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Title: Urban crises across the North-South divide : a comparative study of institutional transformations and urban policy responses in Valencia and Mar del Plata
Author: Sanchez Jimenez, Alvaro A.
ISNI:       0000 0004 7227 166X
Awarding Body: UCL (University College London)
Current Institution: University College London (University of London)
Date of Award: 2017
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The thesis analyses how episodes of crisis have shaped local institutional transformations and urban policy innovations in Valencia and Mar del Plata over the last three decades. Spainʼs ongoing public debt issues and Argentinaʼs long history of financial instability place current debates concerning local government responses to economic crises into context. The thesis engages with urban research that cuts across cities from the global North and South in order to exploit the potential of comparative urbanism to stretch conventional approaches, methods and concepts from urban theory. Drawing inspiration from literature on institutionalism, it brings into analytical scrutiny and conversation a number of formal and informal features of the local institutional environment of each city to offer a nuanced understanding of how local governments deal with economic, social and political urban issues in times of crisis. Narratives of crisis advanced by local actors provide an alternative empirical source for the analysis of the urban dimension of major episodes of crisis and reveal their multiple temporalities. The detailed consideration of different urban actors exposes the complexity of the institutional environment in which organisational transformations and urban policymaking processes take place as well as the wide variety of interests at play, and how these were differently constituted in the two case study cities. The examination of the relationship between crises and local institutional transformations reveals that crises are not simply economic in origin but are both politically constituted and politically mediated. Finally, the thesis considers in detail how specifically urban interventions and strategies were articulated by the municipal governments in response to crises. The thesis ends with an invitation to the reader to grapple with the rich experience of these and other ordinary cities dealing with multiple kinds of crises, drawing out lessons for how these might be tackled creatively and even positively in the future.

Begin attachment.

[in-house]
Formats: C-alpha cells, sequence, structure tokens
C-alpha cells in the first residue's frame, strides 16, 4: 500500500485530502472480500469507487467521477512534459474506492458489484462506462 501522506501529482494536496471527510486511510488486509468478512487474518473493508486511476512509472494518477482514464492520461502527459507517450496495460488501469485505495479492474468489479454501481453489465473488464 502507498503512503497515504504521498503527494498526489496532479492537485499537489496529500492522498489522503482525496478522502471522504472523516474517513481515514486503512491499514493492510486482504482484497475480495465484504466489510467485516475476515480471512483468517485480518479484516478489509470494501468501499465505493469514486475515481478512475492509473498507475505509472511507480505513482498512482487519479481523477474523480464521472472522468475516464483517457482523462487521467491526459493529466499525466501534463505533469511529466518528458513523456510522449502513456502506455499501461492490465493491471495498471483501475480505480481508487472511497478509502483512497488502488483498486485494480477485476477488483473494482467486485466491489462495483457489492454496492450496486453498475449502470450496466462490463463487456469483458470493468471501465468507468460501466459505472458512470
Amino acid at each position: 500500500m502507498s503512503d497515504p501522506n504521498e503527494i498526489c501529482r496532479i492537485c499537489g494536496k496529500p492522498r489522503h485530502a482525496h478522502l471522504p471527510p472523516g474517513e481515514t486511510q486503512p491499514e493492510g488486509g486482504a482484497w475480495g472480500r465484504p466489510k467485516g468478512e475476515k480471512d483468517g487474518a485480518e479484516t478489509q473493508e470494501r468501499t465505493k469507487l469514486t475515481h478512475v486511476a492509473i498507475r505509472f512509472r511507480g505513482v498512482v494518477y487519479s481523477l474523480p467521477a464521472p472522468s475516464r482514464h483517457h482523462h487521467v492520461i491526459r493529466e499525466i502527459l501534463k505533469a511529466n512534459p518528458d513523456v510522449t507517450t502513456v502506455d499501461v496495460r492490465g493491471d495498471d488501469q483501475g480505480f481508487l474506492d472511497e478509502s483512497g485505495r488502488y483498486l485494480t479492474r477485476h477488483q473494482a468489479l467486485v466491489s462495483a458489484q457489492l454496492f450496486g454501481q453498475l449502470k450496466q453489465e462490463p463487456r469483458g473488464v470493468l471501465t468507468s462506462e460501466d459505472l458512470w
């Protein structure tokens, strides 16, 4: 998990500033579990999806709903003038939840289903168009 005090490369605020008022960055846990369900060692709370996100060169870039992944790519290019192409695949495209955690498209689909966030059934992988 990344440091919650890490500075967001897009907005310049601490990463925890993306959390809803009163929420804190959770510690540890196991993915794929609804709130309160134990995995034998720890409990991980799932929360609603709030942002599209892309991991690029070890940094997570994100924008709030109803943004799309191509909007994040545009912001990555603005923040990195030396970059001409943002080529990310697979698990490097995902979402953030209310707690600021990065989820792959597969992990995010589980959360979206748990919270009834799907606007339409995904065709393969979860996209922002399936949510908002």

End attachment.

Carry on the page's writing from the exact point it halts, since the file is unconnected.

Supervisor: Not available Sponsor: Not available
Qualification Name: Thesis (Ph.D.) Qualification Level: Doctoral
EThOS ID:  DOI: Not available